To find out the effect of background music on short term memory, an experiment was carried out on two groups. This was to investigate the hypothesis that background music when played during cognitive processing would disrupt the participants’ level of concentration for the memory recall test compared to the control group, which by having no auditory distractions, these participants should have better scores on the memory recall test. The experiment was carried out on twenty-four females randomly selected and grouped into two: – an experimental group and a control group. The research study was between-subject design consisting of one group exposed to the independent variable and another group not exposed to the independent variable. The dependent variables consist of the number of words set recalled in sequence and the number of sets recalled in sequence music. The scale of measurement of the results obtained was a ratio scale; and the statistic to analyze the results was based on a repeated measure. Research findings did not outrightly support the study’s hypothesis.
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Evidence of interference of memory recall on information or material that is visually presented is quite vast. The effect of music on serial short term memory still transpires despite students or participants being overtly instructed to ignore the sounds. Interest is attached to the phenomenon for what it may reveal about the flow of information from the senses and the interplay of perceptual and memorial functions (Macken, Mosdell & Jones 1999).
The hypothesis of this study was to find out whether background music when played during cognitive processing would disrupt the participant’s level of concentration for the memory recall test compared to the control group, which by having no auditory distractions, these participants should have better scores on the memory recall test. The study further on the rationale on whether background music will provide a negative effect on memory recall predicted; the experimental group (exposed to background music) would have lower scores on the memory recall test in comparison to the control group (no music) (Campbell, Beaman & Berry, 2002).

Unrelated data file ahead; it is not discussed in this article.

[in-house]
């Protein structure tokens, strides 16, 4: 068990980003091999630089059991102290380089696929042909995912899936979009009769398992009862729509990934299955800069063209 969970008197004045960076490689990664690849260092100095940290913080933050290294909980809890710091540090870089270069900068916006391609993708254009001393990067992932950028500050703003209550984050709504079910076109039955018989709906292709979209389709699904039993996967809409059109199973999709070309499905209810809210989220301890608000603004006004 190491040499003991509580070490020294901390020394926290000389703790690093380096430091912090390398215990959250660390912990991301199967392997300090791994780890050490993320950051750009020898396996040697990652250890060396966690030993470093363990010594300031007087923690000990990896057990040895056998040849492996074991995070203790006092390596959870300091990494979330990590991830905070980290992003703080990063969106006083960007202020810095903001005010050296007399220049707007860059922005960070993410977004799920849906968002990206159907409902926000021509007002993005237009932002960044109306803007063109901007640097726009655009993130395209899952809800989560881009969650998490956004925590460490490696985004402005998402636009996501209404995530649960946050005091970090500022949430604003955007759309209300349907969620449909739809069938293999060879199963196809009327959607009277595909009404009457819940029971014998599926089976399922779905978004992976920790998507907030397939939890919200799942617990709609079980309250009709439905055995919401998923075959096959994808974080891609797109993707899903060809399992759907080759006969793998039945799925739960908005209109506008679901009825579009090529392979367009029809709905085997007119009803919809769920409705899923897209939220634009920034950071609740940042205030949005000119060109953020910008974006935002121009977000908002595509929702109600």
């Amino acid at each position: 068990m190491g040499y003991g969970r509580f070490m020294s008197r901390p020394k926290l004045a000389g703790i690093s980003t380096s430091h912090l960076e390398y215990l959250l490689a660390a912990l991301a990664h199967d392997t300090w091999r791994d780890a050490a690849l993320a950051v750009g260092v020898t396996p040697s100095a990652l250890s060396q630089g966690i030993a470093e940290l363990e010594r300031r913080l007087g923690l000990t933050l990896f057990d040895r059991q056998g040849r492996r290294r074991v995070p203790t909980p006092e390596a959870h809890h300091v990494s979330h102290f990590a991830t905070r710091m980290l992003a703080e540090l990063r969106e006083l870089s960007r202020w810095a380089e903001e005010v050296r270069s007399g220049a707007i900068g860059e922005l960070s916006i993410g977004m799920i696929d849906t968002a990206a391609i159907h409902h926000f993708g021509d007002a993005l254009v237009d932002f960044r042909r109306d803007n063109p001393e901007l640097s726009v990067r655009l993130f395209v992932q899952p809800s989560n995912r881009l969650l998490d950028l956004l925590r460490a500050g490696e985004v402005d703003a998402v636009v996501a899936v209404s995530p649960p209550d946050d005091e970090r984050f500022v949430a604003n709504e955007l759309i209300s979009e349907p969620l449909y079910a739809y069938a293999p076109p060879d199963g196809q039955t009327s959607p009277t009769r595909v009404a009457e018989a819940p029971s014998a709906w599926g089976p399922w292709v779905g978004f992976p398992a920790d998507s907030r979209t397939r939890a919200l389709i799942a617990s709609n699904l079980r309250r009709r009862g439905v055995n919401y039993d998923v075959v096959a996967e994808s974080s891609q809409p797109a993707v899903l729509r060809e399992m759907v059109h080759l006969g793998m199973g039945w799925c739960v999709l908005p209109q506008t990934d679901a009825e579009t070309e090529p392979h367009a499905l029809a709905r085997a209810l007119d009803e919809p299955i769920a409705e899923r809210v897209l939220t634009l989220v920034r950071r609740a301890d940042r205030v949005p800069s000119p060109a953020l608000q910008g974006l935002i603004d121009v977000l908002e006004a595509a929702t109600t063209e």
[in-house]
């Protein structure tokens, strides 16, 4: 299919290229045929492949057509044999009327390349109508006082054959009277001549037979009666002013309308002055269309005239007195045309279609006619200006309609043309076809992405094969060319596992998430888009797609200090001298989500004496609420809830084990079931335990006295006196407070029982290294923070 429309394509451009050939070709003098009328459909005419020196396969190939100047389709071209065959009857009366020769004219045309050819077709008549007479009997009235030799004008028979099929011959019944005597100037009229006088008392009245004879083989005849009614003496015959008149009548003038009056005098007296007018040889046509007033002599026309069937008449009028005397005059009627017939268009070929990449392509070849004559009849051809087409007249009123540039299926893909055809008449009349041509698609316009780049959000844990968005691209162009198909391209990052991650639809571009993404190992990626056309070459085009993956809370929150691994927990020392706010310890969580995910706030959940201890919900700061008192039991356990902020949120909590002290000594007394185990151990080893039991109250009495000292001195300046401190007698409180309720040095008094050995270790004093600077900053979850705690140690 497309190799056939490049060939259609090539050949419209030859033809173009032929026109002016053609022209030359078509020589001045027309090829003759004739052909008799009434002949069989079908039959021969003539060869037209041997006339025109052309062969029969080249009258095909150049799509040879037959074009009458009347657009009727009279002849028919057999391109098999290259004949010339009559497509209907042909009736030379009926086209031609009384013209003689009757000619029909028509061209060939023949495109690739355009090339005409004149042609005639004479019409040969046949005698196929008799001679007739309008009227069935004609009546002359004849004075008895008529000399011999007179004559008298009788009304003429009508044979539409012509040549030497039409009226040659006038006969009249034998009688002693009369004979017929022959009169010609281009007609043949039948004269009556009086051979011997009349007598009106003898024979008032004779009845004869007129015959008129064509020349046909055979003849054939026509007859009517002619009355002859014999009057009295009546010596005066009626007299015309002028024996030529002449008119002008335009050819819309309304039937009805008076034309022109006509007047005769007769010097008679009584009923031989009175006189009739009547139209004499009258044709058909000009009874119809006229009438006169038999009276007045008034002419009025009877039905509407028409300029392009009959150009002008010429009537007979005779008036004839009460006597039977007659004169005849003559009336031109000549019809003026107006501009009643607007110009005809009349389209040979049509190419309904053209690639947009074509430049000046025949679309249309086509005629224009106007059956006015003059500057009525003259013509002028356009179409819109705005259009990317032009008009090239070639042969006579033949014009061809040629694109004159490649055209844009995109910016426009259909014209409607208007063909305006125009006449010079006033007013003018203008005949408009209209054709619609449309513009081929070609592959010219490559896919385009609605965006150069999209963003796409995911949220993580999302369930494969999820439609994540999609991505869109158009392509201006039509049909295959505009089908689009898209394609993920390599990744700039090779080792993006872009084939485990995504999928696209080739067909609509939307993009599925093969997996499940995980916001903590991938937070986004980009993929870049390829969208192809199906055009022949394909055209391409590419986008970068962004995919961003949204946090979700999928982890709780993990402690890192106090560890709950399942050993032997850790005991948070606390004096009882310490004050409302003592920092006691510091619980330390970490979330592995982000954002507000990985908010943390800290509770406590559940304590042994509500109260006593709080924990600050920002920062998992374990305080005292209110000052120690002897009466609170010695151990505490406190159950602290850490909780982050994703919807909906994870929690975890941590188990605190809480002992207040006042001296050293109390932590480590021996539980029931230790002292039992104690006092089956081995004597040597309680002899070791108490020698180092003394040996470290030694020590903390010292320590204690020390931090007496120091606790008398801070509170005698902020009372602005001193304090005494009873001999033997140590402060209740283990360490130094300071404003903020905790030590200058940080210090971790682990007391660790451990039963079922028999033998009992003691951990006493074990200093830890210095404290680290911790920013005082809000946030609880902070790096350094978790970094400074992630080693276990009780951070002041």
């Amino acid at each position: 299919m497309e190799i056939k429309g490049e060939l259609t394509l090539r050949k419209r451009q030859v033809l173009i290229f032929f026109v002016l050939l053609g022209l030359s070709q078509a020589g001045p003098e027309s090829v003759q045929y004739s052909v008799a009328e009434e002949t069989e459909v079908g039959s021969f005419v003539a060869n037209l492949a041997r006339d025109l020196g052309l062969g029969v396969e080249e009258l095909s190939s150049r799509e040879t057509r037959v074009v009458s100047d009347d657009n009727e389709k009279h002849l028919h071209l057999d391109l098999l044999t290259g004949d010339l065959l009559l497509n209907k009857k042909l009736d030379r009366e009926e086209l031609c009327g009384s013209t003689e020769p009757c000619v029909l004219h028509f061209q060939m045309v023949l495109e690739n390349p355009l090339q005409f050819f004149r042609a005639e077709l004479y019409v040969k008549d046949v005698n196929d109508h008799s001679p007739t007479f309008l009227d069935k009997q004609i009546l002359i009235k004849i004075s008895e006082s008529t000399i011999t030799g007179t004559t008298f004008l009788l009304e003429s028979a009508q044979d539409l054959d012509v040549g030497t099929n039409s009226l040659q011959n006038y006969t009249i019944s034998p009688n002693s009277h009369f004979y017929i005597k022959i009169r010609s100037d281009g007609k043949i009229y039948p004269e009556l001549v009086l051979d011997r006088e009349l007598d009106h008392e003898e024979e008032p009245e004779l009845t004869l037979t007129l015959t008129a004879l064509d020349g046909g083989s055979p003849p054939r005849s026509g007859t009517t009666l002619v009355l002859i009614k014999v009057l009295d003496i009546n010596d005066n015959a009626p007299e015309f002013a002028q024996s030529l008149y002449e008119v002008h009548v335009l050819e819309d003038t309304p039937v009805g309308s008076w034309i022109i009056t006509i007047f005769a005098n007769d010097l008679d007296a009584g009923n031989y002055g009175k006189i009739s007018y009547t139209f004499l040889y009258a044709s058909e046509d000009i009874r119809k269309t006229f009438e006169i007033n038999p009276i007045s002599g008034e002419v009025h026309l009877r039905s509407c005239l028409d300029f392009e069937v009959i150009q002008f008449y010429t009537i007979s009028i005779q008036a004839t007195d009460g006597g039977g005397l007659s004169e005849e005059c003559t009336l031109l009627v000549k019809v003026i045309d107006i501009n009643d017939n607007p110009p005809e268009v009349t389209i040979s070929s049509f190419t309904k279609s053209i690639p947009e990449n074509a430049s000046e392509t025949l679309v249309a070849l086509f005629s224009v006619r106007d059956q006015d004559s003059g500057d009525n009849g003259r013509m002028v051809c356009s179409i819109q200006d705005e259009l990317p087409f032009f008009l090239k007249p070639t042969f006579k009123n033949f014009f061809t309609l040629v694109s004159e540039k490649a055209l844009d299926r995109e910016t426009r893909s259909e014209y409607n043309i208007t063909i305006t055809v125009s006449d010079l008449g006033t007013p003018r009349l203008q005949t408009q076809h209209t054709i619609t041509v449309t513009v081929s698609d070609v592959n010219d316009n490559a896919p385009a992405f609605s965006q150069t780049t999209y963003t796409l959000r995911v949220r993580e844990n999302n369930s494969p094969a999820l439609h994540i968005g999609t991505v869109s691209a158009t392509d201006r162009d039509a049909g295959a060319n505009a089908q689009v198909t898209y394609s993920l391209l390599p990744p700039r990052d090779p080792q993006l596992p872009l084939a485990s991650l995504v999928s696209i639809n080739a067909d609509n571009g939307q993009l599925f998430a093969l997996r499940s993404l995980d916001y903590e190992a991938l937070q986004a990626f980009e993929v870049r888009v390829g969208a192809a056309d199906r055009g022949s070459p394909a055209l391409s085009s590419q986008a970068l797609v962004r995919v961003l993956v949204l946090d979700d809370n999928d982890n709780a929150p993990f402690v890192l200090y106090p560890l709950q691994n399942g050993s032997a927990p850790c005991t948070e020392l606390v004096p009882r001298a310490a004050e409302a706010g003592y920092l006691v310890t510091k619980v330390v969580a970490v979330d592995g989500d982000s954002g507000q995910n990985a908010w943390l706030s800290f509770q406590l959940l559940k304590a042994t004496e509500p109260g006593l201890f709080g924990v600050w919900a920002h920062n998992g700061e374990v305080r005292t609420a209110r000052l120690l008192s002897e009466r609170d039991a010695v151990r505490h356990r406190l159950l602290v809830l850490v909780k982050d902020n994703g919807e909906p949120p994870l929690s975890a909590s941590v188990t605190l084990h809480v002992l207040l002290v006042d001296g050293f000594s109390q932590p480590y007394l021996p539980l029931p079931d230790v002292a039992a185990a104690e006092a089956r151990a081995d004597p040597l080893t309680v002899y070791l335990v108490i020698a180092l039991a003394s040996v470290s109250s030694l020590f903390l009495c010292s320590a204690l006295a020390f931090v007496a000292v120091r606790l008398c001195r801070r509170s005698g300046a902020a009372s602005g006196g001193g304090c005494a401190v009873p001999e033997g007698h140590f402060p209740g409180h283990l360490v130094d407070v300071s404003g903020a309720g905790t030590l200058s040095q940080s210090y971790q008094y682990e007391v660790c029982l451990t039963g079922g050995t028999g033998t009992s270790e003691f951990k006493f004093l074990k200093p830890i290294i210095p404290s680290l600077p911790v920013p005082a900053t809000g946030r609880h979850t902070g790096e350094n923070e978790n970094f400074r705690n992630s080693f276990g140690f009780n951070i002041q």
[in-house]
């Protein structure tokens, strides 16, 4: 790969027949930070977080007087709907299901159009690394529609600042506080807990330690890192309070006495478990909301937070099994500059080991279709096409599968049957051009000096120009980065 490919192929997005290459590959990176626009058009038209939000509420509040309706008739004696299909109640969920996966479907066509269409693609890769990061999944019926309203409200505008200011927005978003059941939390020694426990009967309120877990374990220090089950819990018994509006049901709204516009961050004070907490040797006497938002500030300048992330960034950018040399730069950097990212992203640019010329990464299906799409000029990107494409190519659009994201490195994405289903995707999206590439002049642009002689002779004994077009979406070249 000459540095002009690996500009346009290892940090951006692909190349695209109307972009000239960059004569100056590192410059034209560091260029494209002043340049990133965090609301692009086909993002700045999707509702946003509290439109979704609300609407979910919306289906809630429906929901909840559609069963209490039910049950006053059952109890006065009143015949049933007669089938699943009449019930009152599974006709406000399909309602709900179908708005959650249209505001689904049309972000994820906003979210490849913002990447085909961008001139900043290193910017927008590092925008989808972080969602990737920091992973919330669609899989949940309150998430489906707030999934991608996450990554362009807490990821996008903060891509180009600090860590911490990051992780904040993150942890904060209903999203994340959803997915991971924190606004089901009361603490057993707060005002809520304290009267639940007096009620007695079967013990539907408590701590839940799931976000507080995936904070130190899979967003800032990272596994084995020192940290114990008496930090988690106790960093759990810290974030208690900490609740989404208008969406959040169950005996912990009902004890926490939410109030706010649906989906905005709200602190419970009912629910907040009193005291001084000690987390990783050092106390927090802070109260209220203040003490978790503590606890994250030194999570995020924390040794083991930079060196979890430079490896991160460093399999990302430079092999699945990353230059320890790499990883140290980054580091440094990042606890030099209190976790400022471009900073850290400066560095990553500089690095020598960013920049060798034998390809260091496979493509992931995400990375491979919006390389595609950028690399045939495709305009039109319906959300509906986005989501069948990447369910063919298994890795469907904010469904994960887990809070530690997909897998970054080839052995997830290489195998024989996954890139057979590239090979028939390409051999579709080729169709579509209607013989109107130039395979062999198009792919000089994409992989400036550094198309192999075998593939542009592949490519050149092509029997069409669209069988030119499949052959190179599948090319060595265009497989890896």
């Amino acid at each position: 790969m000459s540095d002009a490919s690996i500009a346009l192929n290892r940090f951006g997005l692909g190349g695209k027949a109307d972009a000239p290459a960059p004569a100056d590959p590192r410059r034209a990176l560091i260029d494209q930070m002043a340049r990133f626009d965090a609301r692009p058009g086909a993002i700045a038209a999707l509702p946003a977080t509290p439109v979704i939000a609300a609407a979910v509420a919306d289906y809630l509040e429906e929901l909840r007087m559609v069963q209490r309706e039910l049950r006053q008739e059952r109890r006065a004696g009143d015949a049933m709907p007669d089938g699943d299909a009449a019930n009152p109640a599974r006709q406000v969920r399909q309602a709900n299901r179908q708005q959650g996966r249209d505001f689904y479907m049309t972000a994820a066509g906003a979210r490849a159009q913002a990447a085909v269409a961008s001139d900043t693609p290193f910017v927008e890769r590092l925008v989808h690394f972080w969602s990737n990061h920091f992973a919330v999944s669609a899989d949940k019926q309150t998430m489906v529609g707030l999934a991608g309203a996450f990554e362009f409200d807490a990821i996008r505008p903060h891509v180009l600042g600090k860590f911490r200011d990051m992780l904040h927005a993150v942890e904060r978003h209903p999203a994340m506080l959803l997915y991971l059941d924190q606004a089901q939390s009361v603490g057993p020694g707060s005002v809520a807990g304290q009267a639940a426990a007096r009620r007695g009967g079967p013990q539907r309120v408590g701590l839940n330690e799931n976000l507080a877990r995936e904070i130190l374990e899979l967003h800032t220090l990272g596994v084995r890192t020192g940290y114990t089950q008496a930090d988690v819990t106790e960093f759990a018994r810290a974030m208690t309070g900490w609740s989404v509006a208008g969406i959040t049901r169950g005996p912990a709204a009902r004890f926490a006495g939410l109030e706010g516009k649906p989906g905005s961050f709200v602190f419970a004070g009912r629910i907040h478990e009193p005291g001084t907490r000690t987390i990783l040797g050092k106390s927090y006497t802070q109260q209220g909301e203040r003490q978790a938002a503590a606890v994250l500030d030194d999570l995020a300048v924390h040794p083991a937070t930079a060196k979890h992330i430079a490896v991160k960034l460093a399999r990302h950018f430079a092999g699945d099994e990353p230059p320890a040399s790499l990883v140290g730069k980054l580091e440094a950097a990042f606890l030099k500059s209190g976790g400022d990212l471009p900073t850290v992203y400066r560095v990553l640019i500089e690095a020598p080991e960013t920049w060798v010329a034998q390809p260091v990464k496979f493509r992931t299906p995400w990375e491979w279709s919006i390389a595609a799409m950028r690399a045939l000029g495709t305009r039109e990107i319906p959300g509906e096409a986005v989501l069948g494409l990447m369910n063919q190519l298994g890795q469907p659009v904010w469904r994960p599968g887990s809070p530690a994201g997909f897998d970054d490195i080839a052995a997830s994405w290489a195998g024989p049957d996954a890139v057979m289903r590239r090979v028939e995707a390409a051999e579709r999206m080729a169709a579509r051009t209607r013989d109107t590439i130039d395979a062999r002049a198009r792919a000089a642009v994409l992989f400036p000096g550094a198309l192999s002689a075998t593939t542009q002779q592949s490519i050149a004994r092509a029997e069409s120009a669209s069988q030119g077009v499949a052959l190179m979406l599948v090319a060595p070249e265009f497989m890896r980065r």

Serial recall of ordered lists of words and pictures is impaired significantly when background noise is introduced. It is particularly pronounced when the sound changes rather than remaining one constant tone, called the “changing state effect.” Due to this particular auditory distraction effect, we believe that certain types of music can exhibit these same detrimental effects on serial recall. The independent variables for this experiment were the presence of music, the difficulty of words (set in easy medium and hard levels), and difficulty of number sets (divided into single digit and double digits) (Savan 1999).
The participants of this research were a group that consisted of twenty-four females selected using a random selection method. They were all averagely 22 years old and students undertaking undergraduate studies. Neither of the participants had hearing problems nor any vision impairments despite some of them having spectacles. The participants were randomly assigned to two groups (a random number generator was used to assign participants into either control or experimental group): group 1 (without music) 10- the control group, and group 2 (with music) 14- the experimental group. Potential harm/injuries that the participants were likely or risked obtaining included embarrassment/ridicule and or stress/anxiety (Sörqvist, Marsh & Jahncke, 2010).
A random number generator was used to assign participants into either control or experimental groups, and the experimental group was asked to leave the room. But before this was done consent forms were given out to all the participants and they were asked to fill out the necessary details. All participants were given the required and necessary instructions.